Up on the Roof
Along with the complete renovation of the existing buildings, the new apartments at 1247 Wisconsin Avenue are part of a small mixed-use development in the historic Georgetown neighborhood of Washington by McInturff Architects of Bethesda, Maryland.
In many ways the model is not unique; housing over commercial spaces is certainly not a new idea. Developing an existing roofscape to extend that model for housing, however, is a new approach.
The existing buildings consisted of two 19th-century townhouses facing Wisconsin Avenue with a footprint 45 feet (14 meters) wide and 180 feet (55 meters) deep between the avenue on the front and a usable alley at the rear.
The buildings were originally only 60 feet (18 meters) deep, but over time, the additional 120-foot- (36.6-meter-) deep space running to the alley behind had become a warren of small spaces with little or no architectural merit.
With approvals from the local historical commission, McInturff was able to preserve and upgrade the two existing townhouses, which consisted of a first-floor commercial space and four upper units.
This work also included completely renovating the remaining 20-foot-high-by-120-foot-deep (six-meter-high-by-37-meter-deep) portion off the alley side, creating, in effect, a new platform or elevated garden on which three additional side-by-side units and a smaller stand-alone house were built.
More space — a new site really — was thus created in this dense neighborhood for two of the existing apartments and four new units without increasing the built footprint. Many rooftops in cities and towns across the country could be transformed like this project, which is an example of real sustainability.
The new rooftop site was conceived as an urban oasis for all of the units. Placement on the roof high above the street level provided both good light and good cross ventilation for the hot, muggy summer days that the Washington, D.C., area is known for. All six roof units now have their own private terrace with individual bamboo gardens that provide shaded areas to sit.
Mark McInturff probably could have packed the roof with more units; instead, he placed three new units a few feet back from the edge of the alley parapet. This provided a small deck area and more privacy for two of those apartments, lessened the apparent height of the new construction, and also made a clear distinction between what is old and what is new.
At the same time, concentrating the newer apartments at the far end of the roof also increased the usable recreational area of the new roofscape.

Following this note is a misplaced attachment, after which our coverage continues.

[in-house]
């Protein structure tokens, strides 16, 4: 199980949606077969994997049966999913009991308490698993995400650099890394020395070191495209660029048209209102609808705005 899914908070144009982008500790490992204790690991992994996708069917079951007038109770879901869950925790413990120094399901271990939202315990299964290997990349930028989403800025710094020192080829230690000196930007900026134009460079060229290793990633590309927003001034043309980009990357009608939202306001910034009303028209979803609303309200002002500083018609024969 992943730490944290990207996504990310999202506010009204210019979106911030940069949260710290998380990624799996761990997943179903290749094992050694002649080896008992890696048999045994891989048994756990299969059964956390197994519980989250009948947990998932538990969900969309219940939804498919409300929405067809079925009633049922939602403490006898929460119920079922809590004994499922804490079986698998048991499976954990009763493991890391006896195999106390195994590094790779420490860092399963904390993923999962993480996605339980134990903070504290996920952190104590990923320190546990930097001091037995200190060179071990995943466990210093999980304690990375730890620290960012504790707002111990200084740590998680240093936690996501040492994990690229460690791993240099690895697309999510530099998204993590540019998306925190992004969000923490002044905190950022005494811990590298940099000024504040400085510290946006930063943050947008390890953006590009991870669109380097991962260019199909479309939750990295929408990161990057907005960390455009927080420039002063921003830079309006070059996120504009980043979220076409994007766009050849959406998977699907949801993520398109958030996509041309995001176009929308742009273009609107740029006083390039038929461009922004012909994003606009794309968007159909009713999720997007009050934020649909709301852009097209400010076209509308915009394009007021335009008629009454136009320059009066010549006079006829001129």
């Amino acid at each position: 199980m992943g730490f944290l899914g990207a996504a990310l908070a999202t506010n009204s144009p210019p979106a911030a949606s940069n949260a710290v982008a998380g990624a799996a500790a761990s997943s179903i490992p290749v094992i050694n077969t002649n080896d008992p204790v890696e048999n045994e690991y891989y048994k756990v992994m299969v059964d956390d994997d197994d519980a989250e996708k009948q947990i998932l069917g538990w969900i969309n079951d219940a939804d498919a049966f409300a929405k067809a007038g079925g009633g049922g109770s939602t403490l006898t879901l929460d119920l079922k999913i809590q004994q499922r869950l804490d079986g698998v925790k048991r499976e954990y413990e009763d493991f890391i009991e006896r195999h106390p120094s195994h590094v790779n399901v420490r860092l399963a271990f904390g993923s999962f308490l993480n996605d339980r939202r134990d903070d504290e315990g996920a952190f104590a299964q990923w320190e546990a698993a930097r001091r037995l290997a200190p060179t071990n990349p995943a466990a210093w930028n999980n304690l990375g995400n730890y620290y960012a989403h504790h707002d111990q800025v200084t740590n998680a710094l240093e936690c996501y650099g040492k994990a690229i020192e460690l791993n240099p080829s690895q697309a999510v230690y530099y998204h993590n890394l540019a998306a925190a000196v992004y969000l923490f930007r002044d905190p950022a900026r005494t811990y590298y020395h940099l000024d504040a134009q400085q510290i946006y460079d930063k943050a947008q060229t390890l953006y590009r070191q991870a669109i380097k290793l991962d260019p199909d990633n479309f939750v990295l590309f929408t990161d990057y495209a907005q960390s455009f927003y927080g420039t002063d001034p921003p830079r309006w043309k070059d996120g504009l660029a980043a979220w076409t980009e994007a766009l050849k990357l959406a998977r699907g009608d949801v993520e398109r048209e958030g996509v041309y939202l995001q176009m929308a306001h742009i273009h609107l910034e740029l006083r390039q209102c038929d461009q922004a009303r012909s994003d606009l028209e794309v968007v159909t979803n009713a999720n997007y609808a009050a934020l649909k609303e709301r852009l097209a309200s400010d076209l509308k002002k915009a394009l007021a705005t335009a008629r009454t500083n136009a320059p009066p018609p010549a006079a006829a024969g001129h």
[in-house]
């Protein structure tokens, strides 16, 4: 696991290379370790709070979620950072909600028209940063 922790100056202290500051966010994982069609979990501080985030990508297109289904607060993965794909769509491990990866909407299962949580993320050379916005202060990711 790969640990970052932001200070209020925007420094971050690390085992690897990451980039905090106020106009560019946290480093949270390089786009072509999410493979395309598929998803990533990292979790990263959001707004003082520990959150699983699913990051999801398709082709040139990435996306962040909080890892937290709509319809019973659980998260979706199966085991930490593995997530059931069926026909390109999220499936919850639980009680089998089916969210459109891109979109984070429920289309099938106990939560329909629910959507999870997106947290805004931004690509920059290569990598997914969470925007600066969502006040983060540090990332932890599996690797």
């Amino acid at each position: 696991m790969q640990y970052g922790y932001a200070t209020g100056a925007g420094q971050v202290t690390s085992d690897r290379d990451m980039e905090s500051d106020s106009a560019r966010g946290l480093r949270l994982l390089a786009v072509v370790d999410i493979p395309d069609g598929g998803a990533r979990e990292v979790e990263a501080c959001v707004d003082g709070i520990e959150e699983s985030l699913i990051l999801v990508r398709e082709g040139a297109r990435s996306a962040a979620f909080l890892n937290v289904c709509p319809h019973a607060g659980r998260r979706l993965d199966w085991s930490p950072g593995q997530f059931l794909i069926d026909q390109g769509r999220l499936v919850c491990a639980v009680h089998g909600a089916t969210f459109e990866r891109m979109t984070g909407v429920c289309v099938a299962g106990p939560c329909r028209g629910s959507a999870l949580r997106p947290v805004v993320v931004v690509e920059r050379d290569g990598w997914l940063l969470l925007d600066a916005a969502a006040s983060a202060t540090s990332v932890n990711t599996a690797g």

One of the more interesting design decisions he made was to divide the mechanical equipment for the entire building into three parts and place them over the three new apartments.
This breaks their scale down into more manageable visual divisions and prevented what would have been one much larger chiller from occupying the rooftop area shared by all the units.
The new, two-story, 960-square-foot (89-square-meter) stand-alone house divides that roofscape in half. The developer thought a unit in the middle of the roof might clog up the new garden space, but McInturff argued that besides the attraction of another unit to sell, inserting it in the middle of the roofscape would have a number of distinct benefits for this unique site.
Most importantly, its side walls defined boundaries for all the other units and their outside spaces, separating all the individual gardens in ways that wouldn't have been possible if it had been left as one large space.
This small house is also an upside-down house with a piano nobile, meaning that the main living space occupies the second floor. Elevating the open-plan kitchen, dining, and sitting area to the second floor allowed for better cross-ventilation, light, and views looking out over the city. It also gave the lower-level bedroom the privacy of a south-facing terrace.
This small house, along with the other apartments in the development, clearly shows the potential of existing rooftops as new building sites in dense urban locations.
From a sustainable point of view, the units created for these spaces can also help discourage automobile use in favor of walking or mass transit, and reusing the existing building fabric can create new sites and communities without actually increasing the built footprint. This alternative may foretell the future for our cities and towns.
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Jeremiah Eck, FAIA, is the senior partner of Eck MacNeely Architects of Boston, Massachusetts, which specializes in residential and private school work. He is a former lecturer in architecture at the Harvard Graduate School of Design, a landscape painter, and the author of two previous books, The Distinctive Home: A Vision of Timeless Design and The Face of Home: A New Way to Look at the Outside of Your Home. Eck has built or renovated every home he has ever lived in.
This article is excerpted from House in the Landscape: Siting Your Home Naturally by Jeremiah Eck, copyright © 2011, with permission of the publisher, Princeton Architectural Press.